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For Immediate Release
Office of the Press Secretary
March 31, 2001

Radio Address by the President to the Nation

listenListen to the President's Remarks

THE PRESIDENT: Good morning. This week, the House of Representatives approved my budget plan and next week the Senate will vote on it, as well.

My budget is shaped by a simple commitment: we can address our country's needs and still be responsible with taxpayers' money. And we can fund our priorities without expanding government beyond the bounds of responsibility.

Today, I want to give you a little more detail about some of my top priorities: the education and health and character of American children. My budget spends additional money on these goals, and spends it in effective, creative ways. We place a new national emphasis on teaching reading, with a Reading First program to help all children learn to read by the 3rd grade.

Reading First will more than triple the existing funding for federal reading programs, funding for early intervention and teacher training. Another program called Early Reading First will put the best reading methods to use in pre-school and Head Start programs. Again, Early Reading First will triple the existing funding for federal early reading programs.

My budget increases the funding for Head Start, while giving it a clear mission: to prepare our nation's most disadvantaged children to learn as soon as they enter school.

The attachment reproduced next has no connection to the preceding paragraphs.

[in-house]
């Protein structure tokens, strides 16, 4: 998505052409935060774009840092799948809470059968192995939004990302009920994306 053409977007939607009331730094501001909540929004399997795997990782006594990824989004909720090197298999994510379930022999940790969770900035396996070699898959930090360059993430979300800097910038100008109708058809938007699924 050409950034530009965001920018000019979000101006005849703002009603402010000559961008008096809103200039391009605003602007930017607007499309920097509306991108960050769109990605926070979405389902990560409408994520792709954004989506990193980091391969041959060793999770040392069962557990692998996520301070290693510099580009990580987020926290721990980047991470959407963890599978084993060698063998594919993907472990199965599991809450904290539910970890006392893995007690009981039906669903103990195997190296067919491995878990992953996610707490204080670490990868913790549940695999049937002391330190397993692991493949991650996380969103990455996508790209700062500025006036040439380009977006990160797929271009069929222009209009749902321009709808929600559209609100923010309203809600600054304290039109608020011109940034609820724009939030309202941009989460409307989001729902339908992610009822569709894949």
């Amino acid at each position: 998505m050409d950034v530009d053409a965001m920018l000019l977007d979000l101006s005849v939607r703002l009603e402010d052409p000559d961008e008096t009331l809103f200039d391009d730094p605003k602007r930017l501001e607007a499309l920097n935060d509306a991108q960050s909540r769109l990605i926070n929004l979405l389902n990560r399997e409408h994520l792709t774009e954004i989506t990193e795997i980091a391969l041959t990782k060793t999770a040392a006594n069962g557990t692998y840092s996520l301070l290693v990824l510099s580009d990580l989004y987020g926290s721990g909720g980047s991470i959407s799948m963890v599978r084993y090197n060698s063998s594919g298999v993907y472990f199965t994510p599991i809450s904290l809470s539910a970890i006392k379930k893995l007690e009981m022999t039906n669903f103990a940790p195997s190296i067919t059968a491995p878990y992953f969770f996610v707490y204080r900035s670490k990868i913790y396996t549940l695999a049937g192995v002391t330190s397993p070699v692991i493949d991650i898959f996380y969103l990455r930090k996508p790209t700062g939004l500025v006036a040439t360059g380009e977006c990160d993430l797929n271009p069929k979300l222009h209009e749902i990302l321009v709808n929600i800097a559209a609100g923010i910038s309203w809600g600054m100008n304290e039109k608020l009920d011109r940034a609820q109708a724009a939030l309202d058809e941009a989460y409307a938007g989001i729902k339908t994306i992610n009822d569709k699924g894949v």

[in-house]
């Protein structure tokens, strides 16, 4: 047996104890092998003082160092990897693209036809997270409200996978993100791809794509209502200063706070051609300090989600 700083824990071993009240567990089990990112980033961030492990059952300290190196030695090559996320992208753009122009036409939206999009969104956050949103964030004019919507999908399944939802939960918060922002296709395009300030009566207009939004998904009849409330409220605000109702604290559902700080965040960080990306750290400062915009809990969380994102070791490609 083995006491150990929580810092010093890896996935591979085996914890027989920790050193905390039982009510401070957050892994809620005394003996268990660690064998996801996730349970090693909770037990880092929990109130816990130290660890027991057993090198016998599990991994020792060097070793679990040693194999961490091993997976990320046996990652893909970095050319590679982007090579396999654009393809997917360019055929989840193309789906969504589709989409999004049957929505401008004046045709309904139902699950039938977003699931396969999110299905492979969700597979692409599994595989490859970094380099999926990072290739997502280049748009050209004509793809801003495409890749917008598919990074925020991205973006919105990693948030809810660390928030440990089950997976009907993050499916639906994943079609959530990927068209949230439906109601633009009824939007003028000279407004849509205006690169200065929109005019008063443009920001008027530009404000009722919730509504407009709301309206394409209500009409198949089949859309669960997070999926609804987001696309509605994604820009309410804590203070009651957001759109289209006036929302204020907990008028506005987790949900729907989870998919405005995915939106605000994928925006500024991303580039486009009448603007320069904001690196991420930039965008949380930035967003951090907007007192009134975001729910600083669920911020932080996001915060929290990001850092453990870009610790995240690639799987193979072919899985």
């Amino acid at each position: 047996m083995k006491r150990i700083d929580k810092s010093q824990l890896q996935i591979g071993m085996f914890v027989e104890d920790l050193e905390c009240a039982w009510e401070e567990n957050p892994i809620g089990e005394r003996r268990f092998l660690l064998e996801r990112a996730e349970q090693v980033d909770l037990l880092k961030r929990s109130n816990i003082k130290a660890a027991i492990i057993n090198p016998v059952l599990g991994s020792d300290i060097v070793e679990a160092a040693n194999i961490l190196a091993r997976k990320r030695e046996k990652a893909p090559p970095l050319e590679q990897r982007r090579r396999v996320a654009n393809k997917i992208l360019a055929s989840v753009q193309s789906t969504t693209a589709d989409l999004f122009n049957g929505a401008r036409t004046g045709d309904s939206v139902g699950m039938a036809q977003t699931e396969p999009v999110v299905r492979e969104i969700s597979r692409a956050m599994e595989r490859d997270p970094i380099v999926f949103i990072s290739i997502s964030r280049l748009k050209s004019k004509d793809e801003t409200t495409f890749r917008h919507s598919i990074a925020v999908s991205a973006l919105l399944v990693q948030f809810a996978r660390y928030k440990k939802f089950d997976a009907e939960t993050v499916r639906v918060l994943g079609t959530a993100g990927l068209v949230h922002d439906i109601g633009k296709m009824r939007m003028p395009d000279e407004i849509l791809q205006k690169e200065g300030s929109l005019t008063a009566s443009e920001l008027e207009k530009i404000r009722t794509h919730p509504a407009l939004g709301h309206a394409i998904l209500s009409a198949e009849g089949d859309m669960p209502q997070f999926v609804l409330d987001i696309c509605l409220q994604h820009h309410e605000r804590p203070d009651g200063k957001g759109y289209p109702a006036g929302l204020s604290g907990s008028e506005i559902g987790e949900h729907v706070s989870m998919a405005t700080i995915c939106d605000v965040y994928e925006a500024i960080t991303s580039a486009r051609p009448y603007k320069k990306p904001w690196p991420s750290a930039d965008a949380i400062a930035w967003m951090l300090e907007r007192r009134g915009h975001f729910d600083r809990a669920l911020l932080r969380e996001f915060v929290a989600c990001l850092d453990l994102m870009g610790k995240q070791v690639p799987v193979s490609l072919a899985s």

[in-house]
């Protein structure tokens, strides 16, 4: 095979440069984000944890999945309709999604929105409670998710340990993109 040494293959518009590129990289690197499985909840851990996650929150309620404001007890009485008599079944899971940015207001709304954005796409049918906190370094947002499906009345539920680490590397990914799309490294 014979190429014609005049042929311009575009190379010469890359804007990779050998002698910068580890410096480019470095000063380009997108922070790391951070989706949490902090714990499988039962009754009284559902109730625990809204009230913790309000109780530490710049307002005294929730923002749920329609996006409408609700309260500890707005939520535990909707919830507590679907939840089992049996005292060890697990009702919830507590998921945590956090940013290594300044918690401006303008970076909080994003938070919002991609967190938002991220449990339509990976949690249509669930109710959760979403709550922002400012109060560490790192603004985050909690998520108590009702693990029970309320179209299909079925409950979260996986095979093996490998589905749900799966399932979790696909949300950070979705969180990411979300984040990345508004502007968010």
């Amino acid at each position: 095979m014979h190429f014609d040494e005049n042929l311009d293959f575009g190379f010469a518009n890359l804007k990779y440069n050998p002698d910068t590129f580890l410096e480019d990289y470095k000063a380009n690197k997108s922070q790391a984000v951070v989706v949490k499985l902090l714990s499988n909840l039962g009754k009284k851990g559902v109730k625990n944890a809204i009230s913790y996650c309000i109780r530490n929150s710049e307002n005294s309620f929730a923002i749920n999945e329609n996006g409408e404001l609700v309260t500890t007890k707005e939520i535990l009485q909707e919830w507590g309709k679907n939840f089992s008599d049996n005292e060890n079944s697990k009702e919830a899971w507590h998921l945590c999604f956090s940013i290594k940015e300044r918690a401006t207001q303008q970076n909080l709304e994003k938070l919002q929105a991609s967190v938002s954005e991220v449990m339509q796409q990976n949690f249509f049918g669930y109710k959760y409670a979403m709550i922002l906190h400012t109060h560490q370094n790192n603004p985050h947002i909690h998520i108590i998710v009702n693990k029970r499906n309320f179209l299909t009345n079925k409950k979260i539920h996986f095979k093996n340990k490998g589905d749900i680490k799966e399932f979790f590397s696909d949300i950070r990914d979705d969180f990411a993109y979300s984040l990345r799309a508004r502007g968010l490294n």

My budget cares for children's health, as well as for their minds. In 2002, we'll spend well over $25 billion on health coverage for children under Medicaid and related programs. We invest more than a billion dollars, up 12 percent from 2001, in research into childhood diseases at the National Institutes for Health. We fund 1,200 new community health centers over the next five years, to bring better care to poor children. Thirty percent of the health care center patients are under 12 years old.

We add $94 million to the Women, Infants and Children nutrition program. In 2002, that program will aid more than 7 million people. The Centers for Disease Control will get a $22 million increase for their childhood immunization program. My budget plan increases federal spending on child care by $350 million, to reach a half million additional children.

We provide $200 million extra to provide services for children, services that prevent child abuse and keep families together. And we offer $60 million to help children raised in the foster care system with the cost of college or vocational training.

The values of our children must be a priority of our nation. So my budget invests in abstinence education and drug treatment. We create a new $67 million program that will make grants to faith-based and community organizations who mentor the children of parents in prison.

This is a long list, but I wanted to make a point: my budget is active and compassionate. Discretionary spending grows by a healthy, responsible 4 percent, enough to meet our needs. We fund goals like education, health and defense. We reduce debt at a record rate. We set aside a fund for future emergencies. We then have enough money to provide broad tax relief, including relief from the marriage penalty and a doubling of the child tax credit.

Those of us in Washington must always understand the surplus is not the government's money. The surplus is the people's money.

My budget has the right balance. And I hope you'll encourage your representatives in Congress to support my budget. And I thank you for listening.